In 1992, a serious earthquake damaged historic buildings around Egypt. In response, the United States for International Development (USAID) provided funding for the first-of-its-kind historic program for preservation and conservation to address the needs of damaged antiquities. The American Research Center in Egypt was chosen to administer the program and began work on the first projects in 1995 under the leadership of the late Robert “Chip” Vincent, Project Director for the ARCE Egyptian Antiquities Project (EAP). Over the next ten years, ARCE in collaboration with Egypt’s Supreme Council of Antiquities, oversaw more than 50 projects that helped to preserve Egypt’s rich and world renowned legacy of cultural heritage. Both Egyptian and foreign experts worked side by side on projects from pre-history to the Ottoman period.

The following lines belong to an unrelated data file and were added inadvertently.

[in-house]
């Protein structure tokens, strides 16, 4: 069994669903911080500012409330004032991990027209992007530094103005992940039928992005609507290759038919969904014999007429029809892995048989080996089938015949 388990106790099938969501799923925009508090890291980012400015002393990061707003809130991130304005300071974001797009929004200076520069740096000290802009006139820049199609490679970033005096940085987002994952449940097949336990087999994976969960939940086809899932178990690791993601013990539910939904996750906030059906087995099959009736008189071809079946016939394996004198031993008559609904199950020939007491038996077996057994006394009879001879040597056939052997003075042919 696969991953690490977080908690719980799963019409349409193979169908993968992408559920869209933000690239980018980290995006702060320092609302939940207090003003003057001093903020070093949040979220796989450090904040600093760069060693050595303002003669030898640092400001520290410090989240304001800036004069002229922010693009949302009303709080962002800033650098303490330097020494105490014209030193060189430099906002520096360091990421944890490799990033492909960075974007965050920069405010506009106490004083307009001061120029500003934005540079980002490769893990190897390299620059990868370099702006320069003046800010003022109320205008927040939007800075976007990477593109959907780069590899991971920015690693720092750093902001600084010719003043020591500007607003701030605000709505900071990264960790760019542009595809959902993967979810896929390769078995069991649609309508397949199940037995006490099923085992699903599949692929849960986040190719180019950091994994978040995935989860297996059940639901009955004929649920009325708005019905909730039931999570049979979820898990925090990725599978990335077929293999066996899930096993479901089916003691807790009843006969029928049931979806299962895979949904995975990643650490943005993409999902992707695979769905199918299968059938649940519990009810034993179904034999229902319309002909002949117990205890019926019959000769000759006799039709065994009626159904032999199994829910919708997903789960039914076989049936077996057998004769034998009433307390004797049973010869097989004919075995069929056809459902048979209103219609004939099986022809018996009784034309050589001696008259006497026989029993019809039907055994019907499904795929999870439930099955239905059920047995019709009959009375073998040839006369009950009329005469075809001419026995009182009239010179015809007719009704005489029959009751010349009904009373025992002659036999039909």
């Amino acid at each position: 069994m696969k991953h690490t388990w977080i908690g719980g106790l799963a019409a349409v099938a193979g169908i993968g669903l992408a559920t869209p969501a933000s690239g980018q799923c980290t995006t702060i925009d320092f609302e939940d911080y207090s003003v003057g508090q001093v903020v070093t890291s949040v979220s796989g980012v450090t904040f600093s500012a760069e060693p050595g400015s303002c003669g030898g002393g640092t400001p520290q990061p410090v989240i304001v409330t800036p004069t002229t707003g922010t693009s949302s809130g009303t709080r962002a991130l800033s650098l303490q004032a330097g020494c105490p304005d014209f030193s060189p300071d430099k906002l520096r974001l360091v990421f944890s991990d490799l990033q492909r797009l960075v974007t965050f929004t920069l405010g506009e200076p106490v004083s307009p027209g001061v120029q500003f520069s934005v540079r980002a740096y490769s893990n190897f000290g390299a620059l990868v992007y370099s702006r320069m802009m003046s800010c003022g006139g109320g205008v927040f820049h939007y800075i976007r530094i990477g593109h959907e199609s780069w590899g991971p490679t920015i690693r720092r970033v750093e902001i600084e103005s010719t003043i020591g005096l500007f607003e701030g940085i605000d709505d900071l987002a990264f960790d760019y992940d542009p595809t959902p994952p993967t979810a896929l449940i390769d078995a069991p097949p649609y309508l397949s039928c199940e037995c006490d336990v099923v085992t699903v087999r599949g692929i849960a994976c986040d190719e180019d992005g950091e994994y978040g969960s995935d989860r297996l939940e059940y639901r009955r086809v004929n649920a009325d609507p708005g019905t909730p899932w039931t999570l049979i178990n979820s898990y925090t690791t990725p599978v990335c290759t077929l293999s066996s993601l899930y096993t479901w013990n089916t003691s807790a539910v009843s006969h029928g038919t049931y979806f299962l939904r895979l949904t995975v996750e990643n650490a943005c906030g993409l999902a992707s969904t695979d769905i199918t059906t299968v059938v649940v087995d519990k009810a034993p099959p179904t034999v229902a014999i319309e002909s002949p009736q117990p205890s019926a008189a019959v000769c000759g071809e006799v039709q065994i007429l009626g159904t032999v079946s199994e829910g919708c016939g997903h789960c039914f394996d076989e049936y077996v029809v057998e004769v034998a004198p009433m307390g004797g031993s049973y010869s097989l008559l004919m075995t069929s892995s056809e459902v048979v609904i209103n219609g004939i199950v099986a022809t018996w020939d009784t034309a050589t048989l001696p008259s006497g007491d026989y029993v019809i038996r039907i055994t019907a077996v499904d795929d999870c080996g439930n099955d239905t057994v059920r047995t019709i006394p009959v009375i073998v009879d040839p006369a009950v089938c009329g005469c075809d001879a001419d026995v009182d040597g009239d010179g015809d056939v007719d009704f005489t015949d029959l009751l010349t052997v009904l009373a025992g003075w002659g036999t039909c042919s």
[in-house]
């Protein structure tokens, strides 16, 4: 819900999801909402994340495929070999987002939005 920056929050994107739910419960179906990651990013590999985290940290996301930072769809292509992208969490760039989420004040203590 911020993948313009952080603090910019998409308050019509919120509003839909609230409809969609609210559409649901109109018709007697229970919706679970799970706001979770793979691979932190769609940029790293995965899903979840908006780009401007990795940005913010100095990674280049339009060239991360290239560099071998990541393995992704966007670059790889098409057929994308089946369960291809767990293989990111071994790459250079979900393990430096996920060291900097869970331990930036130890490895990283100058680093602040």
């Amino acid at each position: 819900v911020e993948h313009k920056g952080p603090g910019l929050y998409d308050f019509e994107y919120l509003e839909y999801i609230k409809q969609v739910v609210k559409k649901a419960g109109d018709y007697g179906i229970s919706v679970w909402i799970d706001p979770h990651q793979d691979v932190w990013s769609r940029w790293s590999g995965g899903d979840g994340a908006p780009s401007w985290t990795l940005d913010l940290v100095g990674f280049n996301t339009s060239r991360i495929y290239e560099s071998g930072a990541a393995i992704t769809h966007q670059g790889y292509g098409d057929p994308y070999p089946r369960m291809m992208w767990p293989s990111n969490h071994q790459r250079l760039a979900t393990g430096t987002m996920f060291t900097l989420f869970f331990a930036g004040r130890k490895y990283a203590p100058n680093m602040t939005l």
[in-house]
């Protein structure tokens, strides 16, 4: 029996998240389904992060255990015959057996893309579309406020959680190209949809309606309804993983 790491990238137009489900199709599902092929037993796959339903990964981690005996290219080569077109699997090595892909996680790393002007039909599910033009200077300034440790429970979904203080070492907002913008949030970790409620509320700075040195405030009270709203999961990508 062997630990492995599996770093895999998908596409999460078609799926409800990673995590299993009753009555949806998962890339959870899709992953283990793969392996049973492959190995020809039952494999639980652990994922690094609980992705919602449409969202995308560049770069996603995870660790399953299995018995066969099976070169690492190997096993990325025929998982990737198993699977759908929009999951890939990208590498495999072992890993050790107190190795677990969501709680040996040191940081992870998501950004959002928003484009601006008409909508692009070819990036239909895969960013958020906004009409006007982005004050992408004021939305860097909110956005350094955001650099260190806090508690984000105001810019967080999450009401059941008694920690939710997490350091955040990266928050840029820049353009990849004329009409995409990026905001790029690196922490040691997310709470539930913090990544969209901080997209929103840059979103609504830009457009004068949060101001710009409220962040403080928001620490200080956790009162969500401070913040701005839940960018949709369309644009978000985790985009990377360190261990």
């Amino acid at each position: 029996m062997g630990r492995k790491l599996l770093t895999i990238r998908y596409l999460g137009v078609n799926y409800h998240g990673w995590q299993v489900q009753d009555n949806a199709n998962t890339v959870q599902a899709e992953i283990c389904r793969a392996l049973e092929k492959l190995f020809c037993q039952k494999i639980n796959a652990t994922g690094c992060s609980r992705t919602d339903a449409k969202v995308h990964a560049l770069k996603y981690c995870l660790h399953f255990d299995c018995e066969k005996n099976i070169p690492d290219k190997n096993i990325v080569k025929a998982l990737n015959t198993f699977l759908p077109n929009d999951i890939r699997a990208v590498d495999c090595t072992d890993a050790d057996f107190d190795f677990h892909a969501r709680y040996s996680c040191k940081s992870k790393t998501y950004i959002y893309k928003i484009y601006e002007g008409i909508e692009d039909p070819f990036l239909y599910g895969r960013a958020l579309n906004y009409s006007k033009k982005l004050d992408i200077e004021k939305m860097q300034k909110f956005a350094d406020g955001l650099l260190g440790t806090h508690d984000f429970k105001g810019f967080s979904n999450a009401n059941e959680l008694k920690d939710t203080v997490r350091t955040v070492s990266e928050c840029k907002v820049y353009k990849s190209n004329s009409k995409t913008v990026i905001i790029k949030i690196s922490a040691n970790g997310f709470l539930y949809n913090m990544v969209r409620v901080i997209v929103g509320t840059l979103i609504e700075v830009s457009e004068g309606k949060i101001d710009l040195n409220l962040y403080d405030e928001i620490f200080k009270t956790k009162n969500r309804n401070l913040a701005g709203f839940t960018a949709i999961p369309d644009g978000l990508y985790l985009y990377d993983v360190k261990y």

In 2010, ARCE announced the publication of a new book, “Preserving Egypt’s Cultural Heritage: Conservation Work by the American Research Center in Egypt 1995-2005,” edited by Randi Danforth.
In the last five years, forty five fellows and Research Associates have been hosted and supported by ARCE. These American pre and post-doctoral scholars and professionals are affiliated with universities, museum and research institutions worldwide. These scholars return to their home institutions and meet again in April 2017, at the ARCE’s annual meeting in Kansas City, Missouri.